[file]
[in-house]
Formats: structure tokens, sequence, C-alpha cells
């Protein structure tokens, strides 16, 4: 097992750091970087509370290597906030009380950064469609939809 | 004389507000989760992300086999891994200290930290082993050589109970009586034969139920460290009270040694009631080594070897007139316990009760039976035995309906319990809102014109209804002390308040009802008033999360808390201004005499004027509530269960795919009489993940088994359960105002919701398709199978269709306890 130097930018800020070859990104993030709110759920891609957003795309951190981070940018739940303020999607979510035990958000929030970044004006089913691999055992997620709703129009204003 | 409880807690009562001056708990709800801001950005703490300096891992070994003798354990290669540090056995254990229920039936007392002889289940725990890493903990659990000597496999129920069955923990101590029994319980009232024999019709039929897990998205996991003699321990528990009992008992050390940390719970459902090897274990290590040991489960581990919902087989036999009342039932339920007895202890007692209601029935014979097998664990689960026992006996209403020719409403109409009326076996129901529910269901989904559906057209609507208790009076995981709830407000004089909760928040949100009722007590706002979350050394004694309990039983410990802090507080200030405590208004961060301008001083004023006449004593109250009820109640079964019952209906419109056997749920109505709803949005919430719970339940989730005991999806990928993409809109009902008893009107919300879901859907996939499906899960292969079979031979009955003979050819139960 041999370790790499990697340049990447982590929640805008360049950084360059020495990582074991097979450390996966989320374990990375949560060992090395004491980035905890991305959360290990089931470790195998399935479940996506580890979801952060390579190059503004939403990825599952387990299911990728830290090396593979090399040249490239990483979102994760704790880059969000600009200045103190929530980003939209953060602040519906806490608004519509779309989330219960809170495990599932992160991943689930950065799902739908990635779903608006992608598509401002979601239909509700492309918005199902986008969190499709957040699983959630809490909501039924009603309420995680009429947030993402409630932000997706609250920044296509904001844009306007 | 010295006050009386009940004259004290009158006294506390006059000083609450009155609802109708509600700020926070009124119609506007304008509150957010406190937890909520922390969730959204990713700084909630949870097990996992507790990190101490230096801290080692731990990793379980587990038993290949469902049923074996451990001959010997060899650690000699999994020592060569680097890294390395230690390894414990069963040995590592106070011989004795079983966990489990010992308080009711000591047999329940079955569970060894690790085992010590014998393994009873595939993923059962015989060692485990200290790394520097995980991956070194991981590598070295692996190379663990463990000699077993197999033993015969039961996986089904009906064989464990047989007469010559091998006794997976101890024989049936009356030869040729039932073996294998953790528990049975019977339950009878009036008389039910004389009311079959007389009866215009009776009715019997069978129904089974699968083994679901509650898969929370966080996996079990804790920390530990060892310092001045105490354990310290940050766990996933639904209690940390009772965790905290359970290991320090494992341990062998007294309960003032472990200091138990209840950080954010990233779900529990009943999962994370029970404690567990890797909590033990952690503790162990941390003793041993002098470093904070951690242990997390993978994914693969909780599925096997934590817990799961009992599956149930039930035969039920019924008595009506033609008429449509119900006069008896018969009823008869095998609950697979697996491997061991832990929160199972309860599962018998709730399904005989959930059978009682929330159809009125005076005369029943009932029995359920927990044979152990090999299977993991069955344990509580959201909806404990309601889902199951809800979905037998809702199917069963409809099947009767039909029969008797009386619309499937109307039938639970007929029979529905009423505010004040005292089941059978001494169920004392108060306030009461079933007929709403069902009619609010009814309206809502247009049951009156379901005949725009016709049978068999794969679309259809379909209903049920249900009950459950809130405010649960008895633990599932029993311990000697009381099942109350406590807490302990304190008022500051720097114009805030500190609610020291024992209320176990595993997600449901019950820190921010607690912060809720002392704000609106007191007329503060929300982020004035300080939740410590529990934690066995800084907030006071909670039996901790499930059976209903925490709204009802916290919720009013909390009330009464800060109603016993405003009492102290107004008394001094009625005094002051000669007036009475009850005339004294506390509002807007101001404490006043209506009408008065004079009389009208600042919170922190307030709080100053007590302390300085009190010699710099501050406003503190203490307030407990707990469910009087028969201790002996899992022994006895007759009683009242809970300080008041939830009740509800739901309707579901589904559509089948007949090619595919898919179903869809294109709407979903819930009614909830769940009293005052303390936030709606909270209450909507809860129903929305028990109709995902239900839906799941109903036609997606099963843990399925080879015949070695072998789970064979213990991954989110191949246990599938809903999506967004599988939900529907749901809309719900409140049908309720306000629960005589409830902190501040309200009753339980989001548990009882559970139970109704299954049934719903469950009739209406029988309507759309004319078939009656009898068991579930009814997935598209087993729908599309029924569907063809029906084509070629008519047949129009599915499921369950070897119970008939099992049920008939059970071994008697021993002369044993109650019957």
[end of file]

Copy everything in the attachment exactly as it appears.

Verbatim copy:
[in-house]
Formats: structure tokens, sequence, C-alpha cells
């Protein structure tokens, strides 16, 4: 097992750091970087509370290597906030009380950064469609939809 | 004389507000989760992300086999891994200290930290082993050589109970009586034969139920460290009270040694009631080594070897007139316990009760039976035995309906319990809102014109209804002390308040009802008033999360808390201004005499004027509530269960795919009489993940088994359960105002919701398709199978269709306890 130097930018800020070859990104993030709110759920891609957003795309951190981070940018739940303020999607979510035990958000929030970044004006089913691999055992997620709703129009204003 | 409880807690009562001056708990709800801001950005703490300096891992070994003798354990290669540090056995254990229920039936007392002889289940725990890493903990659990000597496999129920069955923990101590029994319980009232024999019709039929897990998205996991003699321990528990009992008992050390940390719970459902090897274990290590040991489960581990919902087989036999009342039932339920007895202890007692209601029935014979097998664990689960026992006996209403020719409403109409009326076996129901529910269901989904559906057209609507208790009076995981709830407000004089909760928040949100009722007590706002979350050394004694309990039983410990802090507080200030405590208004961060301008001083004023006449004593109250009820109640079964019952209906419109056997749920109505709803949005919430719970339940989730005991999806990928993409809109009902008893009107919300879901859907996939499906899960292969079979031979009955003979050819139960 041999370790790499990697340049990447982590929640805008360049950084360059020495990582074991097979450390996966989320374990990375949560060992090395004491980035905890991305959360290990089931470790195998399935479940996506580890979801952060390579190059503004939403990825599952387990299911990728830290090396593979090399040249490239990483979102994760704790880059969000600009200045103190929530980003939209953060602040519906806490608004519509779309989330219960809170495990599932992160991943689930950065799902739908990635779903608006992608598509401002979601239909509700492309918005199902986008969190499709957040699983959630809490909501039924009603309420995680009429947030993402409630932000997706609250920044296509904001844009306007 | 010295006050009386009940004259004290009158006294506390006059000083609450009155609802109708509600700020926070009124119609506007304008509150957010406190937890909520922390969730959204990713700084909630949870097990996992507790990190101490230096801290080692731990990793379980587990038993290949469902049923074996451990001959010997060899650690000699999994020592060569680097890294390395230690390894414990069963040995590592106070011989004795079983966990489990010992308080009711000591047999329940079955569970060894690790085992010590014998393994009873595939993923059962015989060692485990200290790394520097995980991956070194991981590598070295692996190379663990463990000699077993197999033993015969039961996986089904009906064989464990047989007469010559091998006794997976101890024989049936009356030869040729039932073996294998953790528990049975019977339950009878009036008389039910004389009311079959007389009866215009009776009715019997069978129904089974699968083994679901509650898969929370966080996996079990804790920390530990060892310092001045105490354990310290940050766990996933639904209690940390009772965790905290359970290991320090494992341990062998007294309960003032472990200091138990209840950080954010990233779900529990009943999962994370029970404690567990890797909590033990952690503790162990941390003793041993002098470093904070951690242990997390993978994914693969909780599925096997934590817990799961009992599956149930039930035969039920019924008595009506033609008429449509119900006069008896018969009823008869095998609950697979697996491997061991832990929160199972309860599962018998709730399904005989959930059978009682929330159809009125005076005369029943009932029995359920927990044979152990090999299977993991069955344990509580959201909806404990309601889902199951809800979905037998809702199917069963409809099947009767039909029969008797009386619309499937109307039938639970007929029979529905009423505010004040005292089941059978001494169920004392108060306030009461079933007929709403069902009619609010009814309206809502247009049951009156379901005949725009016709049978068999794969679309259809379909209903049920249900009950459950809130405010649960008895633990599932029993311990000697009381099942109350406590807490302990304190008022500051720097114009805030500190609610020291024992209320176990595993997600449901019950820190921010607690912060809720002392704000609106007191007329503060929300982020004035300080939740410590529990934690066995800084907030006071909670039996901790499930059976209903925490709204009802916290919720009013909390009330009464800060109603016993405003009492102290107004008394001094009625005094002051000669007036009475009850005339004294506390509002807007101001404490006043209506009408008065004079009389009208600042919170922190307030709080100053007590302390300085009190010699710099501050406003503190203490307030407990707990469910009087028969201790002996899992022994006895007759009683009242809970300080008041939830009740509800739901309707579901589904559509089948007949090619595919898919179903869809294109709407979903819930009614909830769940009293005052303390936030709606909270209450909507809860129903929305028990109709995902239900839906799941109903036609997606099963843990399925080879015949070695072998789970064979213990991954989110191949246990599938809903999506967004599988939900529907749901809309719900409140049908309720306000629960005589409830902190501040309200009753339980989001548990009882559970139970109704299954049934719903469950009739209406029988309507759309004319078939009656009898068991579930009814997935598209087993729908599309029924569907063809029906084509070629008519047949129009599915499921369950070897119970008939099992049920008939059970071994008697021993002369044993109650019957």